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The Apple Thingamajig Recipe
- For Pie Crust
- 1 1/2 cups AP flour
- 1/4 tsp salt
- 5 tbsp vegetable shortening, cut into cubes and well-chilled
- 4 tbsp unsalted butter, cut into cubes and well-chilled
- 3 tbsp ice water
- 1 tbsp cider vinegar
- For Apple Filling
- 3 Granny Smiths (or similar, tart apples) peeled, cored, and sliced evenly
- 1 Fuji (or similar, sweet apple) peeled, cored, and sliced evenly
- 2 tbsp lemon juice
- 1/4 cup sugar
- 2 tbsp dark brown sugar
- 2 tbsp AP flour
- 1/2 tsp cinnamon
- 1/8 tsp nutmeg
- 1/4 tsp salt
- 1 egg, beaten
- For Pie Crust
- Add flour and salt to the processor. Pulse it a few times to mix the 2 ingredients.
- Add the very cold butter & shortening cubes.
- Pulse the machine 3 times, with each pulse lasting a 3-count. Your ingredients will now be lightly mixed. If need be, pulse again.
- With the machine running, add the vinegar and then slowly add the ice water. Do not add so much that a ball of dough forms. Remove the lid and, with your hands, test the dough to see if a ball of dough can be formed.
- If so, turn the dough until a very lightly floured service, form a ball, wrap it in plastic wrap, and refrigerate for 30 minutes.
- If a dough ball will not form, add a little more water, pulse the machine a couple of times, and test it again. When you can form a ball of dough, follow step A above.
- While the dough rests in the fridge, prepare the filling.
- For Apple Filling
- In a large mixing bowl, combine the apple slices and lemon juice. Stir to coat the apples.
- In a small bowl, mix together the sugar, brown sugar, flour, cinnamon, nutmeg, and salt.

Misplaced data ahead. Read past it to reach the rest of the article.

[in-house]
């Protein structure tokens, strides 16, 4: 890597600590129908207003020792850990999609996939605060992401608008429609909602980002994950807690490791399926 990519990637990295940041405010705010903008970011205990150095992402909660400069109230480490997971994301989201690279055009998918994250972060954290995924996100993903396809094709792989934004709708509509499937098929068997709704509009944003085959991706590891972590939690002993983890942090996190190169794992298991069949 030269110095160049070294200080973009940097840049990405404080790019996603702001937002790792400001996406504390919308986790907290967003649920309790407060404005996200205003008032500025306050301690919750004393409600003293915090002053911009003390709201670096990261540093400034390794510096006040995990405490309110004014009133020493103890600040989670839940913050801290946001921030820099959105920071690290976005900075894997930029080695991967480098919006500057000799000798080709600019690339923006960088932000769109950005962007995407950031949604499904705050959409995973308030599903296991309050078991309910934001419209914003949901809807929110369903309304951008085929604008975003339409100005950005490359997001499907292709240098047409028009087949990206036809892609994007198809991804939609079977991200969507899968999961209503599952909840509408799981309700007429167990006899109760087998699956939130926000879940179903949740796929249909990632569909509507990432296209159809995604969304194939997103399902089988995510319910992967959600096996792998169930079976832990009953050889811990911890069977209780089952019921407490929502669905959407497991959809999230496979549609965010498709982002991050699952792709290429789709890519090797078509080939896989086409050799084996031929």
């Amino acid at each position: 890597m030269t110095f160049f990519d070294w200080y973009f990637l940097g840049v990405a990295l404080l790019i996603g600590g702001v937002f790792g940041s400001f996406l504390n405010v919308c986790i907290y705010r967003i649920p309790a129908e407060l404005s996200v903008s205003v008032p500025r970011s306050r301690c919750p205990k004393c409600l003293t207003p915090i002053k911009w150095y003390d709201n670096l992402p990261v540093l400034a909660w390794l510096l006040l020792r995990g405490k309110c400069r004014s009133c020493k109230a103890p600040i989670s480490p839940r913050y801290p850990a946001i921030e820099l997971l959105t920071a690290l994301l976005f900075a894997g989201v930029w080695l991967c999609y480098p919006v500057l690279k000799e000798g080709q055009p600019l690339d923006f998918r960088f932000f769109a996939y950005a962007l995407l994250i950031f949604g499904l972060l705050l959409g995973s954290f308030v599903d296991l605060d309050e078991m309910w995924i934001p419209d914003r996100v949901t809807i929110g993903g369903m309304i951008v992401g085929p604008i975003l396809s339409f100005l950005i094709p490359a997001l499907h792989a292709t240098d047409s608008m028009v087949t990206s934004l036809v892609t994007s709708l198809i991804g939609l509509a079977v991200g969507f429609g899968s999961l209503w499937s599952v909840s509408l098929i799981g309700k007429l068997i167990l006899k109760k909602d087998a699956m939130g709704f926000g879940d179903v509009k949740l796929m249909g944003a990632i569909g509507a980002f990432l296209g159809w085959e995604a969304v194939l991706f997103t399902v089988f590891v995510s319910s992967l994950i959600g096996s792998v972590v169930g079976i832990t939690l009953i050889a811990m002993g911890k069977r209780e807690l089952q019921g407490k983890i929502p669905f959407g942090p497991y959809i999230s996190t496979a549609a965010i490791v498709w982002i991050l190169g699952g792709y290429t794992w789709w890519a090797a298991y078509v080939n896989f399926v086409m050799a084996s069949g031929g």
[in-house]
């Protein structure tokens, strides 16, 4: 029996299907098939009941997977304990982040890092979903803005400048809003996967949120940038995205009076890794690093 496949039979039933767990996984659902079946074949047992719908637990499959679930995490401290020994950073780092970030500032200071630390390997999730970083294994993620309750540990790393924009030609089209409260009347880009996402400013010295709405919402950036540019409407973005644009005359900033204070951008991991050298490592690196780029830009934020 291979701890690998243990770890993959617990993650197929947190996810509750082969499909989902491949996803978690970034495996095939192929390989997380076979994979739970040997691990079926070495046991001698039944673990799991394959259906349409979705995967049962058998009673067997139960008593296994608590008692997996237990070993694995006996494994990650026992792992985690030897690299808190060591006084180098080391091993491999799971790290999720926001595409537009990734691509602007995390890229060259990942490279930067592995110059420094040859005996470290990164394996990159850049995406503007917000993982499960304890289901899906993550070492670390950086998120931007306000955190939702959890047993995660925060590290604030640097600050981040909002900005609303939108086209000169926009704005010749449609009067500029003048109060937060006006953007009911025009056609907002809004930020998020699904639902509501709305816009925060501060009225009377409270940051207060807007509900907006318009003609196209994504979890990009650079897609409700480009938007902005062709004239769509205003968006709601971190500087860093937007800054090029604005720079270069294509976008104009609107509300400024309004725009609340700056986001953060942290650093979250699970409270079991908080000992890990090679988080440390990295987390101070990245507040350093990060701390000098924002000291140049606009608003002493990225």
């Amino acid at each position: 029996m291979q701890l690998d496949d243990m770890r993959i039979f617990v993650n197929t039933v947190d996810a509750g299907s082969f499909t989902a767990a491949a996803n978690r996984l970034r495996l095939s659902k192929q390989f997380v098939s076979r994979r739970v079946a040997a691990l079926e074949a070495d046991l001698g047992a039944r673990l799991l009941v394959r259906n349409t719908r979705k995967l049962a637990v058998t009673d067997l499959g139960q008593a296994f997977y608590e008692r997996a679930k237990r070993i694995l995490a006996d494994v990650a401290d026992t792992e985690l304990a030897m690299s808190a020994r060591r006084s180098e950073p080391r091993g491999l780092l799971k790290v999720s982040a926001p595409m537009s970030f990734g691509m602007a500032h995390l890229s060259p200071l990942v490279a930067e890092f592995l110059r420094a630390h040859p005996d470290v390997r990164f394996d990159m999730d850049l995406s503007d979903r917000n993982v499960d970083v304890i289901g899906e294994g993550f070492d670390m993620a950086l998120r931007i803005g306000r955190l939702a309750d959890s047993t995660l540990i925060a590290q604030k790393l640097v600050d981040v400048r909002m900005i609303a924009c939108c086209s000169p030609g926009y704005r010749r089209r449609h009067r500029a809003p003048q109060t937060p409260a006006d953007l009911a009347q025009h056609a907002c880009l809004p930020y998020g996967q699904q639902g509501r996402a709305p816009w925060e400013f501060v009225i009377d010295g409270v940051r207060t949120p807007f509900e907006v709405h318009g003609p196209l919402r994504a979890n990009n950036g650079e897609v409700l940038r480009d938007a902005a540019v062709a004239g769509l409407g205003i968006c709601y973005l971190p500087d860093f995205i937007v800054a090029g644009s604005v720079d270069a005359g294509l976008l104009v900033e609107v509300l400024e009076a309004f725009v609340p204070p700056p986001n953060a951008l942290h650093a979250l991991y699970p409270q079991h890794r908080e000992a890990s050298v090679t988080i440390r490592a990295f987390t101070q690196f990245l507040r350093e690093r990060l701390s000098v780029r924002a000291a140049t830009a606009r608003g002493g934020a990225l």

- Add the spice mixture to the apples and gently stir until the apples are coated evenly.
- Set aside until the pie crust is ready.
- Roll the dough as if making a bottom crust for a 9 inch pie.
- Place the apples in the center of the dough circle, leaving a 2 inch border around the filling. Creative types may wish to carefully place the apples in a circular design. (That is soo not me.)
- Carefully lift the border, working your way around the filling, crimping as needed. You are creating the crust for your open-faced thingamajig.
- Dot the top of the apple filling with small bits of butter.
- With a pastry brush, lightly coat the exposed crust with the beaten egg. Sprinkle the sugar.
- Place in a pre-heated 375* oven and bake for 40 to 45 minutes or until golden brown.
- Should not be served piping hot but may be served warm.
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Just like its cousins the tart and pie, you can add ingredients to the filling to suit your own tastes. In the past, I’ve added raisins, currants, and chopped walnuts to the filling and enjoyed each. And, of course, you can change this dessert completely by selecting different apples. I like tart; you may prefer sweet. Lucky for us, there are plenty of apples to choose from.
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Because there are fewer pie juices to contain, this pie crust can be rolled thinner than you would for a pie and, as a result, you can easily make 2 thingamajigs — as I often do and did today. I keep one for myself and give the other to a friend. I believe it was Confucius who said, “It is easier to give someone a thingamajig than it is to give half a pie.”